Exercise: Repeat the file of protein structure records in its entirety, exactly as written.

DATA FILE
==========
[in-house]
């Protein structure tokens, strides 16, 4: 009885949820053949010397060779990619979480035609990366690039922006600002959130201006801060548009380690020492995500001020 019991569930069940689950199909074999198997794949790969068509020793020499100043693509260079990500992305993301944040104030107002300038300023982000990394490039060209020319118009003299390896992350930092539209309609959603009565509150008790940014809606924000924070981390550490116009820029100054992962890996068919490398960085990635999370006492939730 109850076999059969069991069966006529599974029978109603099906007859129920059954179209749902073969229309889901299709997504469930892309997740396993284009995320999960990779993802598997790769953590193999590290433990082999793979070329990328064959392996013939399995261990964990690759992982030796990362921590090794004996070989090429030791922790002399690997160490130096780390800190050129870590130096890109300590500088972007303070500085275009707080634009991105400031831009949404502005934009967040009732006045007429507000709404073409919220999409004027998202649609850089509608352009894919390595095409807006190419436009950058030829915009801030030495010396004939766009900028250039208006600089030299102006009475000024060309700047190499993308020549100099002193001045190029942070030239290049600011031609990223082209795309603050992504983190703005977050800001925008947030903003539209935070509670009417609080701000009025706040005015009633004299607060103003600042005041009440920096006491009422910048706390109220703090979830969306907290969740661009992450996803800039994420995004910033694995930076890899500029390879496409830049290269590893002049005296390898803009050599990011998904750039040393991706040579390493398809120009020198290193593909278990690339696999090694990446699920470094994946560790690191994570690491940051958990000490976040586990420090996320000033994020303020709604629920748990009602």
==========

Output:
[in-house]
């Protein structure tokens, strides 16, 4: 009885949820053949010397060779990619979480035609990366690039922006600002959130201006801060548009380690020492995500001020 019991569930069940689950199909074999198997794949790969068509020793020499100043693509260079990500992305993301944040104030107002300038300023982000990394490039060209020319118009003299390896992350930092539209309609959603009565509150008790940014809606924000924070981390550490116009820029100054992962890996068919490398960085990635999370006492939730 109850076999059969069991069966006529599974029978109603099906007859129920059954179209749902073969229309889901299709997504469930892309997740396993284009995320999960990779993802598997790769953590193999590290433990082999793979070329990328064959392996013939399995261990964990690759992982030796990362921590090794004996070989090429030791922790002399690997160490130096780390800190050129870590130096890109300590500088972007303070500085275009707080634009991105400031831009949404502005934009967040009732006045007429507000709404073409919220999409004027998202649609850089509608352009894919390595095409807006190419436009950058030829915009801030030495010396004939766009900028250039208006600089030299102006009475000024060309700047190499993308020549100099002193001045190029942070030239290049600011031609990223082209795309603050992504983190703005977050800001925008947030903003539209935070509670009417609080701000009025706040005015009633004299607060103003600042005041009440920096006491009422910048706390109220703090979830969306907290969740661009992450996803800039994420995004910033694995930076890899500029390879496409830049290269590893002049005296390898803009050599990011998904750039040393991706040579390493398809120009020198290193593909278990690339696999090694990446699920470094994946560790690191994570690491940051958990000490976040586990420090996320000033994020303020709604629920748990009602």